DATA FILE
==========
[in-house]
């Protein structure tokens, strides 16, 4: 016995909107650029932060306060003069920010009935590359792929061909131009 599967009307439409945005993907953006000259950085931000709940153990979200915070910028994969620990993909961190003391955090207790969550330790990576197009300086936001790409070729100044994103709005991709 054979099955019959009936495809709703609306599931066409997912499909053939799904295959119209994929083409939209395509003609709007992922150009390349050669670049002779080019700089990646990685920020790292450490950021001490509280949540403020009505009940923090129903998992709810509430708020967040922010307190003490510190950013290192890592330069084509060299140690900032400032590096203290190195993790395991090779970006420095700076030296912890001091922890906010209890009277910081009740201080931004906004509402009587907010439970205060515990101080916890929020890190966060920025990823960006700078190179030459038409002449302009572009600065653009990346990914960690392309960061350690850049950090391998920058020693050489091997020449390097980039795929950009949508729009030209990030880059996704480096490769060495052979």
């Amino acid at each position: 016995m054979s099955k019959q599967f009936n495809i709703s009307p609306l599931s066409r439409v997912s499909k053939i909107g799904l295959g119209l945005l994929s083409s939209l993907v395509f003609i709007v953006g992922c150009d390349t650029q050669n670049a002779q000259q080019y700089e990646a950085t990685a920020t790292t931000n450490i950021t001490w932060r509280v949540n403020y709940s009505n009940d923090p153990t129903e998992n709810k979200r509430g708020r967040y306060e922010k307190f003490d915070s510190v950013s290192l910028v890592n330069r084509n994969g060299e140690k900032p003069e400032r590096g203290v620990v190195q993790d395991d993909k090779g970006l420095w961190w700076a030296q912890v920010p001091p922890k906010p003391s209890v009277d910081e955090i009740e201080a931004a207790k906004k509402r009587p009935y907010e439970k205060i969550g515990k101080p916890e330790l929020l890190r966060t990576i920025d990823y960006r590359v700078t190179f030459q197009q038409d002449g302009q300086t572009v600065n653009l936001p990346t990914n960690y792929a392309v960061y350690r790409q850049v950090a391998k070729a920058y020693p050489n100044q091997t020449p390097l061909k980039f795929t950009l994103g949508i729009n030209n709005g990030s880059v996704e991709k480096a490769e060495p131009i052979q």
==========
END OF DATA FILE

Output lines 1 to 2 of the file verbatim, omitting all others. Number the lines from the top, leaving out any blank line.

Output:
[in-house]
């Protein structure tokens, strides 16, 4: 016995909107650029932060306060003069920010009935590359792929061909131009 599967009307439409945005993907953006000259950085931000709940153990979200915070910028994969620990993909961190003391955090207790969550330790990576197009300086936001790409070729100044994103709005991709 054979099955019959009936495809709703609306599931066409997912499909053939799904295959119209994929083409939209395509003609709007992922150009390349050669670049002779080019700089990646990685920020790292450490950021001490509280949540403020009505009940923090129903998992709810509430708020967040922010307190003490510190950013290192890592330069084509060299140690900032400032590096203290190195993790395991090779970006420095700076030296912890001091922890906010209890009277910081009740201080931004906004509402009587907010439970205060515990101080916890929020890190966060920025990823960006700078190179030459038409002449302009572009600065653009990346990914960690392309960061350690850049950090391998920058020693050489091997020449390097980039795929950009949508729009030209990030880059996704480096490769060495052979």